Activation of Inflammation is Associated with Amyloid-β Accumulation Induced by Chronic Sleep Restriction in Rats

Published on Jan 1, 2020in Journal of Alzheimer's Disease3.909
· DOI :10.3233/JAD-191317
Peng Liu2
Estimated H-index: 2
(Xi'an Jiaotong University),
Beiyu Zhao4
Estimated H-index: 4
(Xi'an Jiaotong University)
+ 8 AuthorsQiumin Qu8
Estimated H-index: 8
(Xi'an Jiaotong University)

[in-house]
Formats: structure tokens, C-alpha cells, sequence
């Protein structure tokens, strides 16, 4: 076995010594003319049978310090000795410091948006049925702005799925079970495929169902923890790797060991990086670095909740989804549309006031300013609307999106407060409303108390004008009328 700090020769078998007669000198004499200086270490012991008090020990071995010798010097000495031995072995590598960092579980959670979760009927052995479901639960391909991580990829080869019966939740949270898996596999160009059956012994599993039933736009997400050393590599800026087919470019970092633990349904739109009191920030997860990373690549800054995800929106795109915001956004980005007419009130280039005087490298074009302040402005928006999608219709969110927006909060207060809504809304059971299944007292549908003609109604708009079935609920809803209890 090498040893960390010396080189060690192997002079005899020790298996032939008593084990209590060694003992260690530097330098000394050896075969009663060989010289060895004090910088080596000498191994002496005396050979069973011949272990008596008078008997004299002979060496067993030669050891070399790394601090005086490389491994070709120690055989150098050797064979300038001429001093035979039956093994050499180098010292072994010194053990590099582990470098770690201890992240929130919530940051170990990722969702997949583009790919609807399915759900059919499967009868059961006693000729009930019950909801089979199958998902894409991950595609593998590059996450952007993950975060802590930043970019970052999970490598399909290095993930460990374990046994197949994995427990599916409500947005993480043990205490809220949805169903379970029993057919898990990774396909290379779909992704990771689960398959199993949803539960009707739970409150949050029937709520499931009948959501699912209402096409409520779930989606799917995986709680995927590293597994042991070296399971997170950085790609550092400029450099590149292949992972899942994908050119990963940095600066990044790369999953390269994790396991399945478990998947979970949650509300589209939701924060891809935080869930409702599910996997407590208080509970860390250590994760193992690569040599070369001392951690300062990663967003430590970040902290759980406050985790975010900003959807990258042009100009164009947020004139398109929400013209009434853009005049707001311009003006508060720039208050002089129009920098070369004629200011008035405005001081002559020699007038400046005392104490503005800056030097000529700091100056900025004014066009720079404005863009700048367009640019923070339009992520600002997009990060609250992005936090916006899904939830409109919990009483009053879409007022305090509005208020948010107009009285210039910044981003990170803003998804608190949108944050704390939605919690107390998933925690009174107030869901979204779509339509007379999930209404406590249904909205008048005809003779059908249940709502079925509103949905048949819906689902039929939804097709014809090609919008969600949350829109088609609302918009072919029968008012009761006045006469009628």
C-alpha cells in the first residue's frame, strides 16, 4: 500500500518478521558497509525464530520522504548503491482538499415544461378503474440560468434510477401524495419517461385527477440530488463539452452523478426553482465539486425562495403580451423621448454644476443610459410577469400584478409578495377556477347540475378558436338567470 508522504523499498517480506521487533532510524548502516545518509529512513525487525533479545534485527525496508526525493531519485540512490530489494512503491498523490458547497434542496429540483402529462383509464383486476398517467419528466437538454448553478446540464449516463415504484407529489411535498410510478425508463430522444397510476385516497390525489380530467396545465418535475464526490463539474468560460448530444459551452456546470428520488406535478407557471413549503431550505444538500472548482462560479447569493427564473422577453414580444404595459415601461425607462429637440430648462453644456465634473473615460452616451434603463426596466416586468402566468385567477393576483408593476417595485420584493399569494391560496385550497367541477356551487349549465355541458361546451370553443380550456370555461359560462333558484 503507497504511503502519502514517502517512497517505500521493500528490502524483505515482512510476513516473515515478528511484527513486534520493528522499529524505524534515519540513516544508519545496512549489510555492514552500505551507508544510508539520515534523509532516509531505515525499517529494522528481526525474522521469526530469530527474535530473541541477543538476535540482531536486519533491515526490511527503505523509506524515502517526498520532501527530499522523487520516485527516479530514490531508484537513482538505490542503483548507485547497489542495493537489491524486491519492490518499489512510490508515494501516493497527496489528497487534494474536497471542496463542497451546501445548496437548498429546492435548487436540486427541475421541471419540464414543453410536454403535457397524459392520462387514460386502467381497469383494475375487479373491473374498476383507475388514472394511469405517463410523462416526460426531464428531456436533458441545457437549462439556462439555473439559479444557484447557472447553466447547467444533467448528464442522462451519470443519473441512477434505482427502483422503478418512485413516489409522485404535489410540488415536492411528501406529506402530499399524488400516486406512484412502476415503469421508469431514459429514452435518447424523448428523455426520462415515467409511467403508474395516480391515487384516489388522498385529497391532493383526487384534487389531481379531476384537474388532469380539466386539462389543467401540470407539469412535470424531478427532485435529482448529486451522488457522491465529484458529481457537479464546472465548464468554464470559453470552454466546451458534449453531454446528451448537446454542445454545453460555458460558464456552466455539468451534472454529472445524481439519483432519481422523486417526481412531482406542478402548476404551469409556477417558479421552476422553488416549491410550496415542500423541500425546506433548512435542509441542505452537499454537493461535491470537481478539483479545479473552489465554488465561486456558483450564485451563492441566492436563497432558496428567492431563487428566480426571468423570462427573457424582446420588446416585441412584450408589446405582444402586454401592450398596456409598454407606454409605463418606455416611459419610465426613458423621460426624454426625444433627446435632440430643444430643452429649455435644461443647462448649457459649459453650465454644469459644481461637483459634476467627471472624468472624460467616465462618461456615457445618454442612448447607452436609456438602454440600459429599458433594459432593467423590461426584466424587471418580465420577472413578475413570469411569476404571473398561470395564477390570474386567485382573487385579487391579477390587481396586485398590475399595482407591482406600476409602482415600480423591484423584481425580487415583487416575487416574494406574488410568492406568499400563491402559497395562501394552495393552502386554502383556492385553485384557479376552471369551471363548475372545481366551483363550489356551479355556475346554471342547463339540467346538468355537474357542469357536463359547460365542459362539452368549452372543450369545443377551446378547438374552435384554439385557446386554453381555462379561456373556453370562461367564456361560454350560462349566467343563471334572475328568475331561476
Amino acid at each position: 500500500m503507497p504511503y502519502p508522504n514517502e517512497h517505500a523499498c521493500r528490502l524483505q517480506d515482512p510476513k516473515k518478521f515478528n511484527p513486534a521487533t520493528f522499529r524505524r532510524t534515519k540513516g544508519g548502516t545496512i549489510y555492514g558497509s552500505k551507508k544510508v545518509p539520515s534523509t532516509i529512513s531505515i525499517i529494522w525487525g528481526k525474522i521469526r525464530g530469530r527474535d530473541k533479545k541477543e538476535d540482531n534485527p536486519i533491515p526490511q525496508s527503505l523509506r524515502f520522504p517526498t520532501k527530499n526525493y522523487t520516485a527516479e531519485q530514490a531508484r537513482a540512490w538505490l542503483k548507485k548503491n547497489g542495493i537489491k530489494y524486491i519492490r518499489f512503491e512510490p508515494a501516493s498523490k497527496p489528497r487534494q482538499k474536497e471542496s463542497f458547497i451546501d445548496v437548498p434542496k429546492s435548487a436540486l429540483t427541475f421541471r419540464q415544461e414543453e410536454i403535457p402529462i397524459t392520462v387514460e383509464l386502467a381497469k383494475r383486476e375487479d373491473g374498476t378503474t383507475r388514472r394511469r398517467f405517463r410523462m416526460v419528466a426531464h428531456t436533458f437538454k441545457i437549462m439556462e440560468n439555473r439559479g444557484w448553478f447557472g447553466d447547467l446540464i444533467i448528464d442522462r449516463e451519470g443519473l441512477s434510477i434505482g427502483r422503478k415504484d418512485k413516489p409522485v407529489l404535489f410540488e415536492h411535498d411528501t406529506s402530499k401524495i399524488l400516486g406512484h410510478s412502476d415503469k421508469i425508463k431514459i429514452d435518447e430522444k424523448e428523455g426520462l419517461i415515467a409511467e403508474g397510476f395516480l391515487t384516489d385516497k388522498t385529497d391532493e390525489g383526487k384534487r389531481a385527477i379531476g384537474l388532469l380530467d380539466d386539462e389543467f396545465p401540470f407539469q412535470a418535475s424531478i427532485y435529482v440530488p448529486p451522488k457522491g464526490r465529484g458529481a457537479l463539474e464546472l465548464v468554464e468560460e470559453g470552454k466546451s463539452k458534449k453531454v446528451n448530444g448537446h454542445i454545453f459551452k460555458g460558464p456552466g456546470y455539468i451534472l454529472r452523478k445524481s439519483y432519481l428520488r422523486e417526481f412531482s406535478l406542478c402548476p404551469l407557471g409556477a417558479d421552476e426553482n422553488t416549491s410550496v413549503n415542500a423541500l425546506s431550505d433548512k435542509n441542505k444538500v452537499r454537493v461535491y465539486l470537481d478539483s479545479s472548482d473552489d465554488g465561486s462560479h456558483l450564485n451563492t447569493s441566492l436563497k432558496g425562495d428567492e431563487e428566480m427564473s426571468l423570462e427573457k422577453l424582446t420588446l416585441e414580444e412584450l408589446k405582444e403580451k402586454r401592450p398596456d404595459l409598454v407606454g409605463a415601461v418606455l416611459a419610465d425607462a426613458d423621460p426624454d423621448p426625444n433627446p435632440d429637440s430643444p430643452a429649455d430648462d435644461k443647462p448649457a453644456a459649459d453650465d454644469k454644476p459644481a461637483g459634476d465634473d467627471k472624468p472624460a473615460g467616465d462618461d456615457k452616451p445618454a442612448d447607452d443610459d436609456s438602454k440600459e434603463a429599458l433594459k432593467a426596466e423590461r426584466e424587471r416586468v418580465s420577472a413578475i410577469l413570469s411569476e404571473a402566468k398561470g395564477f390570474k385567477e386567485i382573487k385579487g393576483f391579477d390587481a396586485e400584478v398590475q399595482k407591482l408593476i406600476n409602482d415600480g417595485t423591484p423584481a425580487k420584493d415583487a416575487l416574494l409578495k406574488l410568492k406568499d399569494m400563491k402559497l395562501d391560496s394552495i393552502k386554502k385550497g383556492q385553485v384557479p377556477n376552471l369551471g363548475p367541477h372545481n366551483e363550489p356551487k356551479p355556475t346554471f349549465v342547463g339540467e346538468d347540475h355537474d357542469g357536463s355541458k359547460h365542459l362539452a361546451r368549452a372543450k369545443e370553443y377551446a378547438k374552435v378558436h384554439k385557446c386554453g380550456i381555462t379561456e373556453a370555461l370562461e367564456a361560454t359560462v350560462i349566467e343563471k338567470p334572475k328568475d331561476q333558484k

Alzheimer's disease (AD) is the most common age-associated neurodegenerative disease featured by progressive learning and memory deficit, and Abeta was identified as playing a key role in the process of AD and was theorized to be caused by the imbalance of production and clearance. Increasing evidence suggested an association between sleep deprivation and AD. Our recent study found that chronic sleep restriction (CSR) caused cognitive impairment and Abeta accumulation in rats, but the underlining mechanism was unclear. In the present study, we investigated the effects of inflammation on Abeta accumulation induced by CSR. We found that CSR significantly increased the expression of interleukin-1beta (IL-1beta), tumor necrosis factor-alpha (TNF-alpha), inducible nitric oxide synthase (iNOS), and nitric oxide (NO) in brain, and the inflammatory factors levels were positively correlated with Abeta42 deposition. Additionally, the inflammatory factors were correlated with BACE1, LRP-1, and RAGE levels in both the hippocampus and the prefrontal cortex. Furthermore, the plasma levels of IL-1beta, TNF-alpha, and NO were elevated after CSR, and the concentration of plasma inflammatory mediators were correlated with plasma levels of sLRP1 and sRAGE. These results suggested that the inflammation in brain and plasma might be involved in the CSR-induced Abeta accumulation.
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